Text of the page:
|Publication number||US3692090 A|
|Publication date||Sep 19, 1972|
|Filing date||Jul 20, 1970|
|Priority date||Jul 20, 1970|
|Publication number||US 3692090 A, US 3692090A, US-A-3692090, US3692090 A, US3692090A|
|Inventors||Von H Brobeck, Mike Zulick|
|Original Assignee||Goodyear Tire & Rubber|
|Export Citation||BiBTeX, EndNote, RefMan|
|Patent Citations (6), Referenced by (22), Classifications (16)|
|External Links: USPTO, USPTO Assignment, Espacenet|
United States Patent Brobeck et al.
[ METHOD OF MAKING A VENTED TIRE MOLD  Inventors: Von H. Brubeck; Mike Zulick, both of Akron, Ohio  Assignee: The Goodyear Tire &,Rubber Company, Akron, Ohio  Filed: July 20, 1970  Appl. No: 56,566
Related US. Application Data  Division of Ser. No. 871,585, Nov. 10, 1969, Pat. No. 3,553,790, which is a continuation of Ser. No. 611,327, Jan. 24, 1967.
 US. Cl. ..164/71, 18/42 T, 18/D1G. 62, 164/98, 164/76, 164/111, 164/410, 29/527.6,
29/DIG. 46, 264/71  Int. Cl. ..B23k 19/00  Field of Search 1 8/42 T, 44, DIG. 62; 164/98, 164/100,108, 111, 137, 410, 71; 264/71;
29/527.6, DIG. 46; 25/41 J  References Cited UNITED STATES PATENTS 1,931,649 10/1933 Eger ..l8/D1G. 62
[151 3,692,090 4 1 Sept. 19,1972
2,198,497 4/1940 Hagemeyer ..18/DIG. 62 2,587,297 2/1952 Duerksen ..18/44 2,629,897 3/1953 Mahla ..18/2 RC 3,377,662 4/1968 Fukushima ..18/38 3,467,988 9/1969 Zaffaroni et al. ..264/71 X Primary Examiner-John F. Campbell Assistant Examiner-Donald C. Reiley, Ill Att0rney--F. W. Brunner and Robert S. Washburn 5 7 ABSTRACT A method of enhancing the air escape flow capacity of a vented tire mold wherein the tire receiving cavity is fabricated by casting molten material around a designforming preform providing with at least one air escape passage. The venting capacity of the mold is increased by causing the perform to become slightly loosened from the mold body. The flow capacity may be further enhanced by etching the surfaces of the provided air escape passage in order to enlarge same.
The foregoing abstract is not to be taken as limiting the invention of this application, and in order to understand the full nature and extent of the technical disclosure of this application reference must be made to the accompanying drawing and the following detailed description.
3 Claims, 6 Drawing Figures PATENTEDSEP 19 I972 K a: FIGLBA' 54 4 INVENTORS 4e vow H. BROBECK FIG 4 BY MIKE ZULICK 58 AGENT METHOD OF MAKING A VENTED TIRE MOLD This application is a division of application Ser. No. 871,585, filed Nov. 10, 1969, now U.S. Pat. No. 3,553,790, which application was a continuation of application Ser. No. 61 1,327, filed Jan. 24, 1967.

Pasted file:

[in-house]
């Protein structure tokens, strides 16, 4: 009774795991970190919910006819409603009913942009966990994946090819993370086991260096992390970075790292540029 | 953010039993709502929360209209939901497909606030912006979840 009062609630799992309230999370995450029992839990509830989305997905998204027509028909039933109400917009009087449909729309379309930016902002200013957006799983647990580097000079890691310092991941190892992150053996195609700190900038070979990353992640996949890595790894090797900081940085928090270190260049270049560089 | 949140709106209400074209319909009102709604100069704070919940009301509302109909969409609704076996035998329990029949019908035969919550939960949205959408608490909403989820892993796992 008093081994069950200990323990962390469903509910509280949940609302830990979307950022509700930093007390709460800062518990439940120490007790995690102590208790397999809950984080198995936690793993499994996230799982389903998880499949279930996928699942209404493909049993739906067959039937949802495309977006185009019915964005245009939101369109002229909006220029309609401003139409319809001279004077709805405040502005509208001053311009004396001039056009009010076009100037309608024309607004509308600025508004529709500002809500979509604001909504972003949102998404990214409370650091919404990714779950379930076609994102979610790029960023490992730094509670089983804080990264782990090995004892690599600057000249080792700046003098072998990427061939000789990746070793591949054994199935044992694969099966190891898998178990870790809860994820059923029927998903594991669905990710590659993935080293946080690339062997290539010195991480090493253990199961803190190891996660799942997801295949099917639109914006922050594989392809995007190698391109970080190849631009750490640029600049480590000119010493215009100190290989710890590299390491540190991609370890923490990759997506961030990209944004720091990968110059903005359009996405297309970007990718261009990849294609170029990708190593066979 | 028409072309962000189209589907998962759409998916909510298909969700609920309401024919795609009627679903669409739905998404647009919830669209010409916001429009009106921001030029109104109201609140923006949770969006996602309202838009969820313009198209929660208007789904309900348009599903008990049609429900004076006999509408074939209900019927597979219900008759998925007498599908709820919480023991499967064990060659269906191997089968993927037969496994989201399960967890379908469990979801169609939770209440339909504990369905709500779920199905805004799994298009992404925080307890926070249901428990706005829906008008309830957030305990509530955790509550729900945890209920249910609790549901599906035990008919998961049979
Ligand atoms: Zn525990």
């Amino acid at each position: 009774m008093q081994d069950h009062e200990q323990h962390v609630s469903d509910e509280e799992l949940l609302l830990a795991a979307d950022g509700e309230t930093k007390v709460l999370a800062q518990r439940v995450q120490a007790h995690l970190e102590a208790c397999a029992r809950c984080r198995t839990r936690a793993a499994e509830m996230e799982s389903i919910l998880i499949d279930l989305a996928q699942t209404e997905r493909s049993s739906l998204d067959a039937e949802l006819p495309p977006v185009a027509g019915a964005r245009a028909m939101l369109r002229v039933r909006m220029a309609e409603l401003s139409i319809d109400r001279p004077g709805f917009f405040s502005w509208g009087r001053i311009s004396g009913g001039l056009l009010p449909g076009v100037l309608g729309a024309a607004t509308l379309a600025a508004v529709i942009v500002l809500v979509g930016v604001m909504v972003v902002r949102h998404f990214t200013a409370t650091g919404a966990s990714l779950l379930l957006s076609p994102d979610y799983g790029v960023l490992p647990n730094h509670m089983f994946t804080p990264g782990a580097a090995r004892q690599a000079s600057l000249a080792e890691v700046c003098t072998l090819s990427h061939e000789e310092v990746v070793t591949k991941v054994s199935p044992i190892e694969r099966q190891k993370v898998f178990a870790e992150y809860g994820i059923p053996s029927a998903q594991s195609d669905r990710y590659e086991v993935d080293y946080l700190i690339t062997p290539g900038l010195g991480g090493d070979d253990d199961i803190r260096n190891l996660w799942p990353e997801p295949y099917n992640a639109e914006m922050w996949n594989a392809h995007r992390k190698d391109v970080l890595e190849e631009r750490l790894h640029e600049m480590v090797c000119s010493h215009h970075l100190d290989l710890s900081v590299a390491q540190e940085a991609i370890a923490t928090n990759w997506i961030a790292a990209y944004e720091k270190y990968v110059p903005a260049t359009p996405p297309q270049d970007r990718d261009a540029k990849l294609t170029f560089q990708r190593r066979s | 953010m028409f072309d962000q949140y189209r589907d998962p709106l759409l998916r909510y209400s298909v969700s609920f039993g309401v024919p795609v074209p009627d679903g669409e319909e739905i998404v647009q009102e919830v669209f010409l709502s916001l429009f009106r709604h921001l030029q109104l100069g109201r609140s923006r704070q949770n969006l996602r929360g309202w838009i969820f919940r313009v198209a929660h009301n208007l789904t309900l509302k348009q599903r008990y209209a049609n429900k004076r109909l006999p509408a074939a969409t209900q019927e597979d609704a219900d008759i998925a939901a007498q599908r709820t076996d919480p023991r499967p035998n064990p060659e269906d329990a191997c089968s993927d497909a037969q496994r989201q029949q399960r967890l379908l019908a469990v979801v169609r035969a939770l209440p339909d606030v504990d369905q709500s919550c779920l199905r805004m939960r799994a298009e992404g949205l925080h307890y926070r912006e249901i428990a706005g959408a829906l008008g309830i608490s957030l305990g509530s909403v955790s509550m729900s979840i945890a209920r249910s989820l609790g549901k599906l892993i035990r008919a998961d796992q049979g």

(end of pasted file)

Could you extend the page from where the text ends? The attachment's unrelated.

Heretofore, in order to release air from between the surfaces of a mold cavity and an uncured tire body as that body is expanded into the mold for curing, it has been necessary to provide a multitude of small holes in the walls of the mold. The molding and curing process subjects the tire body to heat and pressure such that the small holes, called vents, tend to fill with rubber which is then cured with the tire. When removed from the mold the cured tire carries on its surface numerous small diameter projections or protrusions extending as much as three-eighth inch to one-half inch, the removal of which is expensive and time consuming; when not removed with the tire the small projections remain to plug the holes in the mold, from which they must periodically be removed. These protrusions, also often called vents, have long plagued manufacturers of tires. Their removal is seldom complete and is always expensive.
It is a primary object of the present invention to provide means for the escape of trapped air from a tire mold while preventing or at least minimizing the formation of objectionable protrusions of tire material from the surfaces of a cured tire.
' Other objects will be in part obvious, and in part pointed out more in detail hereinafter.
The objects and advantages of the invention are achieved in certain preferred embodiments which are herein shown and described with reference to the accompanying drawing in which:
FIG. 1 is a partial cross-sectional view of a tire mold embodying the invention,
FIG. 2 is a diagramatic representation of the interior of the tire mold of FIG. 1,
FIG. 3 is an enlarged perspective view of a design forming element according to the invention,
FIG. 3A is a crosssectional view of the element of FIG. 3 generally as indicated by the line aa in FIG. 3.
FIG. 4 is an enlarged sectional view, taken generally as indicated by line 4-4 of FIG. 2.
FIG. 5 is a partial crosssectional view of an alternative form tire mold, incorporating the invention.
In the drawing, and particularly in FIG. 1, a tire mold the body 11 of which includes a lower half 12 and an upper half 14 is shown in the transverse cross-section. The upper half 14 is shown in a position just prior to its full engagement with the lower half 12 as the former moves in the direction indicated by the arrow 16 into the closed position of the mold 10. Each mold half includes a tread ring 18 which is an aluminum casting extending all the way around the circular mold and which is seated in its respective mold half to become a part of the mold body 11. The mold halves 12, 14 define a tire receiving cavity 20. Extending inwardly of the cavity from the tire engaging surface 22 are a plurality of circumferential ribs 24 which are cast as integral parts of the tread ring 18 and which engage the uncured tire T to form generally circumferential grooves in the cured tire. In addition to the ribs 24 integrally formed, other design forming elements 26 are embedded, or inserted, in recesses 28 in the tread ring 18 which open into the mold cavity 20 and which form other grooves or indentations as a part of the tread pattern.